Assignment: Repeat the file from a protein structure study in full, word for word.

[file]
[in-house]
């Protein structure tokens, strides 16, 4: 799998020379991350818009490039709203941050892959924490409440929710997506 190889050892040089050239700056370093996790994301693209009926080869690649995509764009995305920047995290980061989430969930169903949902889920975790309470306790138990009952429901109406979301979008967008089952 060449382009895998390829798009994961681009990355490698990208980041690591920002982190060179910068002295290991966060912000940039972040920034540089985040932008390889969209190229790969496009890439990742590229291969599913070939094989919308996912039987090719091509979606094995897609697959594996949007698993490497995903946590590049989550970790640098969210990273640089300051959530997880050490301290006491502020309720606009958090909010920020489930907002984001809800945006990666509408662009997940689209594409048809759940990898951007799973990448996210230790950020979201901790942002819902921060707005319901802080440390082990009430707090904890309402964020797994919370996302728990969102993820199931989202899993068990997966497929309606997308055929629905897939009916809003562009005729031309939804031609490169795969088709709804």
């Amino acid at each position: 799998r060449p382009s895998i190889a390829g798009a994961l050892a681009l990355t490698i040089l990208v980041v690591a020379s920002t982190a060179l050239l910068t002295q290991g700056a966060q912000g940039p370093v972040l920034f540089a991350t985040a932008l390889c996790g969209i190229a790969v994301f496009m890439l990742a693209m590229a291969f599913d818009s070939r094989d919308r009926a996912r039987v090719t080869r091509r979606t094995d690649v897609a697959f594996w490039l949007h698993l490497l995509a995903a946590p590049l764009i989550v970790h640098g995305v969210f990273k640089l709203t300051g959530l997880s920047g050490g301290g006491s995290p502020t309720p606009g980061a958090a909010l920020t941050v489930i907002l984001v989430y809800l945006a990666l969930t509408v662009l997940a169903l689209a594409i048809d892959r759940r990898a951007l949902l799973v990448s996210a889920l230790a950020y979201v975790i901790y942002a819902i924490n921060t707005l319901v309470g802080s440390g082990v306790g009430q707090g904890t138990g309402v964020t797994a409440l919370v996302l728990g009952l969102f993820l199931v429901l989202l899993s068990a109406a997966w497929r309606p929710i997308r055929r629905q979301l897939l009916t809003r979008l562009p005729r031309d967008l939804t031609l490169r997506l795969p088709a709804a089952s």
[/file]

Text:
[in-house]
């Protein structure tokens, strides 16, 4: 799998020379991350818009490039709203941050892959924490409440929710997506 190889050892040089050239700056370093996790994301693209009926080869690649995509764009995305920047995290980061989430969930169903949902889920975790309470306790138990009952429901109406979301979008967008089952 060449382009895998390829798009994961681009990355490698990208980041690591920002982190060179910068002295290991966060912000940039972040920034540089985040932008390889969209190229790969496009890439990742590229291969599913070939094989919308996912039987090719091509979606094995897609697959594996949007698993490497995903946590590049989550970790640098969210990273640089300051959530997880050490301290006491502020309720606009958090909010920020489930907002984001809800945006990666509408662009997940689209594409048809759940990898951007799973990448996210230790950020979201901790942002819902921060707005319901802080440390082990009430707090904890309402964020797994919370996302728990969102993820199931989202899993068990997966497929309606997308055929629905897939009916809003562009005729031309939804031609490169795969088709709804």
């Amino acid at each position: 799998r060449p382009s895998i190889a390829g798009a994961l050892a681009l990355t490698i040089l990208v980041v690591a020379s920002t982190a060179l050239l910068t002295q290991g700056a966060q912000g940039p370093v972040l920034f540089a991350t985040a932008l390889c996790g969209i190229a790969v994301f496009m890439l990742a693209m590229a291969f599913d818009s070939r094989d919308r009926a996912r039987v090719t080869r091509r979606t094995d690649v897609a697959f594996w490039l949007h698993l490497l995509a995903a946590p590049l764009i989550v970790h640098g995305v969210f990273k640089l709203t300051g959530l997880s920047g050490g301290g006491s995290p502020t309720p606009g980061a958090a909010l920020t941050v489930i907002l984001v989430y809800l945006a990666l969930t509408v662009l997940a169903l689209a594409i048809d892959r759940r990898a951007l949902l799973v990448s996210a889920l230790a950020y979201v975790i901790y942002a819902i924490n921060t707005l319901v309470g802080s440390g082990v306790g009430q707090g904890t138990g309402v964020t797994a409440l919370v996302l728990g009952l969102f993820l199931v429901l989202l899993s068990a109406a997966w497929r309606p929710i997308r055929r629905q979301l897939l009916t809003r979008l562009p005729r031309d967008l939804t031609l490169r997506l795969p088709a709804a089952s």